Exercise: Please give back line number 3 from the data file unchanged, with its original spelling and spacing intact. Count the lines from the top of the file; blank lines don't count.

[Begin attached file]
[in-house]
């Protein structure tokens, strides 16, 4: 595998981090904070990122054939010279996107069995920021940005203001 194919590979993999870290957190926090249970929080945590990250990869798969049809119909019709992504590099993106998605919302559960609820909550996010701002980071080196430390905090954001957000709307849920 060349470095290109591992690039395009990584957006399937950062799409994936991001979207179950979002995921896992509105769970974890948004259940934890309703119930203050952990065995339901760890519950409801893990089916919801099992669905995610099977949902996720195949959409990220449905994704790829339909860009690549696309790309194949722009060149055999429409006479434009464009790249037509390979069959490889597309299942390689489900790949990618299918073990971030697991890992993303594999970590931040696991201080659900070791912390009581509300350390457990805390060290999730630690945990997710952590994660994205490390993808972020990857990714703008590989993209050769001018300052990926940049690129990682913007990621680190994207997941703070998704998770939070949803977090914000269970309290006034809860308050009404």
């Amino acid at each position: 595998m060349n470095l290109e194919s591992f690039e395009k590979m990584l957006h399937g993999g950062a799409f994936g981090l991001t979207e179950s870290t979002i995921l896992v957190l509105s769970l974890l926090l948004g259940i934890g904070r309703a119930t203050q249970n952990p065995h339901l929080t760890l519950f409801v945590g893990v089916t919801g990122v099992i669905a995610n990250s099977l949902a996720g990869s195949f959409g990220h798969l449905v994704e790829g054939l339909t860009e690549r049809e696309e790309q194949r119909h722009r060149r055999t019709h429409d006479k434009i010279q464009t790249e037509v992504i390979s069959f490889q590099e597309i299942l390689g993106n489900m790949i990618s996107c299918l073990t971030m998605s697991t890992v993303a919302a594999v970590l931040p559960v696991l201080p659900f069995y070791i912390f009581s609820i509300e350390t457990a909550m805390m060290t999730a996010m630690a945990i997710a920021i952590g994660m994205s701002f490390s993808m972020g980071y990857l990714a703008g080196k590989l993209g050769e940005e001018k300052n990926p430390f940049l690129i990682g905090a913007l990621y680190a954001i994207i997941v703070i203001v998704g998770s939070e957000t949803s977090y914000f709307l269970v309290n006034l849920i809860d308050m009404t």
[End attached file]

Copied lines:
């Amino acid at each position: 595998m060349n470095l290109e194919s591992f690039e395009k590979m990584l957006h399937g993999g950062a799409f994936g981090l991001t979207e179950s870290t979002i995921l896992v957190l509105s769970l974890l926090l948004g259940i934890g904070r309703a119930t203050q249970n952990p065995h339901l929080t760890l519950f409801v945590g893990v089916t919801g990122v099992i669905a995610n990250s099977l949902a996720g990869s195949f959409g990220h798969l449905v994704e790829g054939l339909t860009e690549r049809e696309e790309q194949r119909h722009r060149r055999t019709h429409d006479k434009i010279q464009t790249e037509v992504i390979s069959f490889q590099e597309i299942l390689g993106n489900m790949i990618s996107c299918l073990t971030m998605s697991t890992v993303a919302a594999v970590l931040p559960v696991l201080p659900f069995y070791i912390f009581s609820i509300e350390t457990a909550m805390m060290t999730a996010m630690a945990i997710a920021i952590g994660m994205s701002f490390s993808m972020g980071y990857l990714a703008g080196k590989l993209g050769e940005e001018k300052n990926p430390f940049l690129i990682g905090a913007l990621y680190a954001i994207i997941v703070i203001v998704g998770s939070e957000t949803s977090y914000f709307l269970v309290n006034l849920i809860d308050m009404t």